Thursday, July 22, 2010

Homemade Laundry and Dishwasher Soap

So, one of the first things I decided to try was to make some homemade soaps. Our son has sensitive skin which has forced me to look for alternative laundry and soap options. When using regular chemical filled soaps, even those for sensitive skin, he would get a rash. As a mother, I had to find something that would stop it. My search began for natural products, chemical free. I found a laundry soap called Nellie's Laundry Soda. It cleared up his rash, so I knew that naturally it was a good product, which made me happy. Although, I started to have some trouble with it not getting all of my kid's stains out of their clothes and even things that usually wouldn't "stain" weren't coming out. As a mother of two toddlers, I needed something with some strength to get all kinds of "treasures" out of my kid's clothes, so another search began! My girlfriend, Sarah, was telling me about her homemade laundry soap, which was an intriguing idea so I explored it further. While on vacation with them, she let me use her soap to do our loads and all our clothes came out perfectly clean! There were no more stains left on items and my son did not break out in his usual rash from the soap. Then she told me it only cost pennies a load to make this great stuff and I was hooked! Amazingly enough, as soon as we got home I used up the last of the soap I had and it was time to make some of my own. I needed a recipe and nowadays where does one go for such information--online, of course! I ran across this amazing website that I'm sure I'll use a lot. It's called Tipnut and it is full of helpful tips on cleaning, DIY projects and household items to name a few. I, naturally, saved it as a favorite on my bookmarks, because a site like that is bound to come in handy on a regular basis! Anyway, they had a list of 10 laundry soap recipes--beautiful! They have ideas for powder and liquid and with a variety of ingredients so you can chose the one that fits your household needs the best. I chose option number one for a few reasons:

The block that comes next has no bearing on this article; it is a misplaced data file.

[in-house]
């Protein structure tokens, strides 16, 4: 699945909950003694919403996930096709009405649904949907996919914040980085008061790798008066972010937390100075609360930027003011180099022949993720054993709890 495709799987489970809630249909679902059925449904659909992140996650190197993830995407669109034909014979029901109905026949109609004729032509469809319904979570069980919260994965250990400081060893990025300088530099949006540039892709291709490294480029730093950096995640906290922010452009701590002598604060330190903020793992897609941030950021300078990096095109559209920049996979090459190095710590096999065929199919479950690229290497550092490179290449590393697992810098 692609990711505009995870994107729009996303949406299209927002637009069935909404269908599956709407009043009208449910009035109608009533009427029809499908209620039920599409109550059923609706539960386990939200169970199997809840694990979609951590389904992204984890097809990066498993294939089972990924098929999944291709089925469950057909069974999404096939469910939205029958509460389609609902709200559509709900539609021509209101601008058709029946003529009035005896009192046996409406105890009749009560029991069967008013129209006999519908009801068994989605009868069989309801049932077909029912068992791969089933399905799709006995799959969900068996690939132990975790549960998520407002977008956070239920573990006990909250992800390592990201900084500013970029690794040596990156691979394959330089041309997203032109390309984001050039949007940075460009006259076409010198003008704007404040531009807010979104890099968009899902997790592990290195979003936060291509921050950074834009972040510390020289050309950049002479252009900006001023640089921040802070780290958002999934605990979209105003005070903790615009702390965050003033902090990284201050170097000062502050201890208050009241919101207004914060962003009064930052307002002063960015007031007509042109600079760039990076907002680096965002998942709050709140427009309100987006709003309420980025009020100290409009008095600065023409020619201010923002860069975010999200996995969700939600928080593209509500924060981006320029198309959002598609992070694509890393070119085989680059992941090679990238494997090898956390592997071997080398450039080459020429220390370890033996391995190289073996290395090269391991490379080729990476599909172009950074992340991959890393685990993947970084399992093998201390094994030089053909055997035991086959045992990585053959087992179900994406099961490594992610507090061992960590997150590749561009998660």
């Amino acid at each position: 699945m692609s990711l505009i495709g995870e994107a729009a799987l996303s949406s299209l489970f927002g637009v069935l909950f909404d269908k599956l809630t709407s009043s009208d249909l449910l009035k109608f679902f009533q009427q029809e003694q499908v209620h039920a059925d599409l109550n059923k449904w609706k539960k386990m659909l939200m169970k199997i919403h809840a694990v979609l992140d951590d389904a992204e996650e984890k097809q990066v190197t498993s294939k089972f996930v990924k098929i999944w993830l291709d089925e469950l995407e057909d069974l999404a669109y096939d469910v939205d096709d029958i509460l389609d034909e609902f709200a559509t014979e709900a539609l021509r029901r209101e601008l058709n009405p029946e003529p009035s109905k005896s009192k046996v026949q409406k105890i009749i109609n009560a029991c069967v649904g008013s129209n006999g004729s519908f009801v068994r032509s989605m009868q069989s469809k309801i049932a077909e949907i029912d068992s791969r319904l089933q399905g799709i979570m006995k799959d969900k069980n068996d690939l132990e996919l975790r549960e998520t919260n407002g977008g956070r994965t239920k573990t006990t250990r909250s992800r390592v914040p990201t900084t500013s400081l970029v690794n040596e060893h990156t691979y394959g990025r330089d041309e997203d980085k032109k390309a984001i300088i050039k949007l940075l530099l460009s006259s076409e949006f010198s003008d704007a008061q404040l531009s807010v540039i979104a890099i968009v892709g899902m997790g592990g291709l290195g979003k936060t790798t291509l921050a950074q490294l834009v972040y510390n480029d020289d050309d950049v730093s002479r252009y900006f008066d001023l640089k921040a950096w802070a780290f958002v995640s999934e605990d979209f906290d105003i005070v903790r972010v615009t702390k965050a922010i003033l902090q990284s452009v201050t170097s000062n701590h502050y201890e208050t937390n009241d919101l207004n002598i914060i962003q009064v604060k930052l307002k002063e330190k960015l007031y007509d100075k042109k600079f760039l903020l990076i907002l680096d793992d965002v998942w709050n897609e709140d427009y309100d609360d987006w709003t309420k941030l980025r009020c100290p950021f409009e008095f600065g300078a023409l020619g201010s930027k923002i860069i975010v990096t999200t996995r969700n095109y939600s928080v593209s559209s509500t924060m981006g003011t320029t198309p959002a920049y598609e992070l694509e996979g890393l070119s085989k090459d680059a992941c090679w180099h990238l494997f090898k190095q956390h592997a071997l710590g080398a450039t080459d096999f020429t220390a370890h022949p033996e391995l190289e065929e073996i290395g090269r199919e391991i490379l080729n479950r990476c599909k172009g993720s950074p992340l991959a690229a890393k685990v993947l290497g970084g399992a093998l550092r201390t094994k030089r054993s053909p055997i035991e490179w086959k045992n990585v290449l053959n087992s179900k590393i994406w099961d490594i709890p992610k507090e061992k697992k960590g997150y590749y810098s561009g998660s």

1. It included a bar of soap and I wanted to use Fels-Naptha (a stain removing bar soap) for extra stain removing power for the above noted children's clothing! ;)
2. It made a large enough batch that I wouldn't have to keep making it frequently.
3. It only used 1/4 C per load, so it would go further.

So, here's the recipe I used with the break down on products, pricing and some helpful tips.

1 Qt of boiling water

1 Bar of  Fels-Naptha Soap- about 2 C (you can use others like Ivory)
Here is the product description I found online at "The Fels Naptha 5.5 oz. Soap Bar from Dial Corporation is a powerful laundry soap, used for over 100 years, that takes out any kind of stain simply, safely and completely, including grass, grease, oil, wine and more.  Just wet the spot, rub the bar on it, lather it up, and throw it into the wash. Also used as a poison ivy home remedy!"